VANCOUVER – In terms of value and efficiency, the only thing better than getting a player out of a late-round draft pick is developing one out of nothing.
Three years ago, the Vancouver Canucks signed physical forward Zack MacEwen as an undrafted free-agent out of the QMJHL, and this season, the team got 17 games out of the 23-year-old and was impressed enough that general manager Jim Benning declared the winger a full-time NHL forward for next season.
A year ago, the Canucks signed dynamic defenceman Brogan Rafferty, undrafted out of Quinnipiac University, and this season the 24-year-old was an offensive sensation as a rookie with the Utica Comets, amassing 45 points in 57 games in the AHL.
Rafferty could be on the Canucks next season – with MacEwen.
Thursday’s free-agent signing of German centre Marc Michaelis out of Minnesota State-Mankato may turn out to be nothing. But if the 24-year-old playmaker develops into an NHL player, it will be like another winning lottery ticket for the Canucks.
“We’ve signed some free agents in the past and they’ve worked out well for us,” Benning said in a conference call with reporters. “We think that (Michaelis) is close to playing.
“I’m excited about him because over the last four years he has put up good numbers at the college level. He has skill and playmaking ability, but he also plays a good 200-foot game. His attention to detail defensively is good. He’s a little bit older player, so we think he’s not far off being an NHL player.”
In a productive day that briefly interrupted the gloom and gravity surrounding hockey’s shutdown due to the coronavirus, the Canucks also signed 2016 third-round pick William Lockwood, who has finished four seasons at the University of Michigan and could have forced his way into unrestricted free agency this summer.
Lockwood, a tenacious two-way forward whose development has been slowed by injuries, and Michaelis deepen the Canucks’ prospect pool and should start next season in Utica.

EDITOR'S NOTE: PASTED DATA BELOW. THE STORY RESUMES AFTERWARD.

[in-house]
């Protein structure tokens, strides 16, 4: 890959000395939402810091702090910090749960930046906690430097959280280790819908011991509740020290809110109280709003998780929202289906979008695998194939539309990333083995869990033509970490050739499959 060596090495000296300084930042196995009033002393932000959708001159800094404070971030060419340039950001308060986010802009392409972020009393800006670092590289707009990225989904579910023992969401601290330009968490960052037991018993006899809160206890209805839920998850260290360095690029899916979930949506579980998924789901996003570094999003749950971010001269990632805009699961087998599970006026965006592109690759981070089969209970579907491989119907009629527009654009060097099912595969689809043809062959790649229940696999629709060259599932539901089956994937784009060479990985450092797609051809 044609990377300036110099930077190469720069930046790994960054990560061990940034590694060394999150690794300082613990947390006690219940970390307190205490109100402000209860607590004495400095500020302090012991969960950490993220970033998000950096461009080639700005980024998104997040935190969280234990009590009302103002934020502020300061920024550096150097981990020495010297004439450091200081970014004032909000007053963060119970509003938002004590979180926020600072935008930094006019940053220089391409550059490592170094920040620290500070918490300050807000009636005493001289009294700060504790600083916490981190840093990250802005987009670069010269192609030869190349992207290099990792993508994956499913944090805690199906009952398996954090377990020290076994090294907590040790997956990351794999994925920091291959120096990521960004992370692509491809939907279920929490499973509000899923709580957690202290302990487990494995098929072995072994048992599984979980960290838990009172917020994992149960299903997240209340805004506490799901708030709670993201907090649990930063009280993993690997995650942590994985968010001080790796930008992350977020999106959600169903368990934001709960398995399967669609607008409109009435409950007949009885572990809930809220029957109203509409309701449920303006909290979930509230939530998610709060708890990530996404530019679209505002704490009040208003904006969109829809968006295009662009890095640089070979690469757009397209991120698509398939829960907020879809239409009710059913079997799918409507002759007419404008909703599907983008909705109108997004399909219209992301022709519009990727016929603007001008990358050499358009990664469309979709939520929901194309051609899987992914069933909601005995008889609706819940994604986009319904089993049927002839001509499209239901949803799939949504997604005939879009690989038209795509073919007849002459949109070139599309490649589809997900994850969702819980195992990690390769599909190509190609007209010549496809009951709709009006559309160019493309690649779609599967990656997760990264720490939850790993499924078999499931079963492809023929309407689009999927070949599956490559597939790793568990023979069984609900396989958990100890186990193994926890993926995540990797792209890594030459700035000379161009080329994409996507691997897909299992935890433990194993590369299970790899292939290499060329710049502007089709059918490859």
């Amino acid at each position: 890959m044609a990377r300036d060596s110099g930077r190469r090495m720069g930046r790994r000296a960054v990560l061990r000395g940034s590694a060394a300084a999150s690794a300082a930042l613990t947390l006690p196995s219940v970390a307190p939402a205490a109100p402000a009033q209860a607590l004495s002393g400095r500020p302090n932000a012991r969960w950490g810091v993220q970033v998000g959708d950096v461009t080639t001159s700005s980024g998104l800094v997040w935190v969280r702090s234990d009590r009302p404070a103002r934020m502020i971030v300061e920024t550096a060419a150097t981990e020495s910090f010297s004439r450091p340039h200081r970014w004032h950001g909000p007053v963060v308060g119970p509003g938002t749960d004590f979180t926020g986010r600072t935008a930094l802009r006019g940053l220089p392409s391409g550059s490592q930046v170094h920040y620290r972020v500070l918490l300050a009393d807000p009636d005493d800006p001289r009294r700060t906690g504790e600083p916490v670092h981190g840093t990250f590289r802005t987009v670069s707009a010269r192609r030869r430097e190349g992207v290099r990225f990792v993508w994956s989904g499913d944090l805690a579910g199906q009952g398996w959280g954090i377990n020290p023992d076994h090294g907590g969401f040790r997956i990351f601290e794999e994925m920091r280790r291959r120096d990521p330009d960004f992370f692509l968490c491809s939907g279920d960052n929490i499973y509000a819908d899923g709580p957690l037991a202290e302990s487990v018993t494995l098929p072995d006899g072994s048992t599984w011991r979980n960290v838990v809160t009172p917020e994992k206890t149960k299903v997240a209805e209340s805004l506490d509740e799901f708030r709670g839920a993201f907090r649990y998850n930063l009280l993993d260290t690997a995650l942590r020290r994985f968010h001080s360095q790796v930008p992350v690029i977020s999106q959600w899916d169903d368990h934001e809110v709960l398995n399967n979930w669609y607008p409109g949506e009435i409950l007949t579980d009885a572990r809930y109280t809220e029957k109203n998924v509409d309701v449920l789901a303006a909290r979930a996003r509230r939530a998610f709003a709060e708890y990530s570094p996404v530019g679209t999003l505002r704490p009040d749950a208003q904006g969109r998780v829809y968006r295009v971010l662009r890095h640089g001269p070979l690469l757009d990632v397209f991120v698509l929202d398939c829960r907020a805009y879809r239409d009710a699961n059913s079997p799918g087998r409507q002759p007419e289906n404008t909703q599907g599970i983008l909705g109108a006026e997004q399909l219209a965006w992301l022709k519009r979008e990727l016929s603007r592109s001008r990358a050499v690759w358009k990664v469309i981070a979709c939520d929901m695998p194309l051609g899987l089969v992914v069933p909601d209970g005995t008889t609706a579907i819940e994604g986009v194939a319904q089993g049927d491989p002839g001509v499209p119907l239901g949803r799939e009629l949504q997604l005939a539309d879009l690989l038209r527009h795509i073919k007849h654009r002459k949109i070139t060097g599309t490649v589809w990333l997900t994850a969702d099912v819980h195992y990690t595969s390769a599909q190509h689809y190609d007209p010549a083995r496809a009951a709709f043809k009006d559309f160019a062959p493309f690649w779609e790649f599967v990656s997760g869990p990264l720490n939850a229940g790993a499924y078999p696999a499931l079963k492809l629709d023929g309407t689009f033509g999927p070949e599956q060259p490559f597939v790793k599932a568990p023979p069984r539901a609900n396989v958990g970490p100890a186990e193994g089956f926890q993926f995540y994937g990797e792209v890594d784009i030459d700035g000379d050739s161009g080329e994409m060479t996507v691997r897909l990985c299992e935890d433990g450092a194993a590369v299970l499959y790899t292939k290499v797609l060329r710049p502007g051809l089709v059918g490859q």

“It feels strange,” Benning said of signing players during the COVID-19 pandemic that has scuttled sports worldwide. “None of us have been through this before. I talked to five GMs yesterday, and it’s unfortunate, but we need to deal with it. The business side of it doesn’t stop, even though we’re not playing. I’m excited we got these guys signed today.”
The Canucks are chasing at least one other college free agent and hope to sign more of their own draft picks, including 2017 fourth-rounder Jack Rathbone, another high-scoring defenceman who just finished his sophomore season at Harvard University.
Rathbone and Rafferty have surged up the Canucks’ development list since they were acquired, occupying spots among the top eight or so prospects in the organization.
Michaelis is an interesting wild card.
Like Rafferty, another late-bloomer who played three seasons at Quinnipiac, Michaelis is further along in his development than most players coming out of college hockey. His ability to play centre gives him added value after Benning traded highly rated Northeastern University centre Tyler Madden, the Canucks’ third-round pick in 2018, to the Los Angeles Kings in February’s deal for winger Tyler Toffoli.
A former junior player of the year in Germany, Michaelis finished his four NCAA seasons in Mankato as the school’s second all-time leading scorer with 162 points, including 71 goals, in 148 games. He is five-foot-10 and 180 pounds.
“We’ve got some guys on the wing that can shoot the puck, and he’s like a playmaker that can get them the puck,” Benning said. “That’s why we’re excited about him choosing us.
“We had a short list this year; there was, like, two guys we went after really hard, him being one of them. So we’re excited that we got him signed. The other player we should hear in the next couple of days whether he’s going to choose us or another team.”
Lockwood, a 21-year-old winger from Bloomfield Hills, Mich., had nine goals and 23 points in 33 games as a senior at Michigan, down from 16 goals and 31 points the previous season. Benning said Lockwood, who is five-foor-11 and 172 pounds but plays a fast, physical game, projects as a third- or fourth-line “energy” player at the NHL level.
Both Michaelis and Lockwood captained their college teams.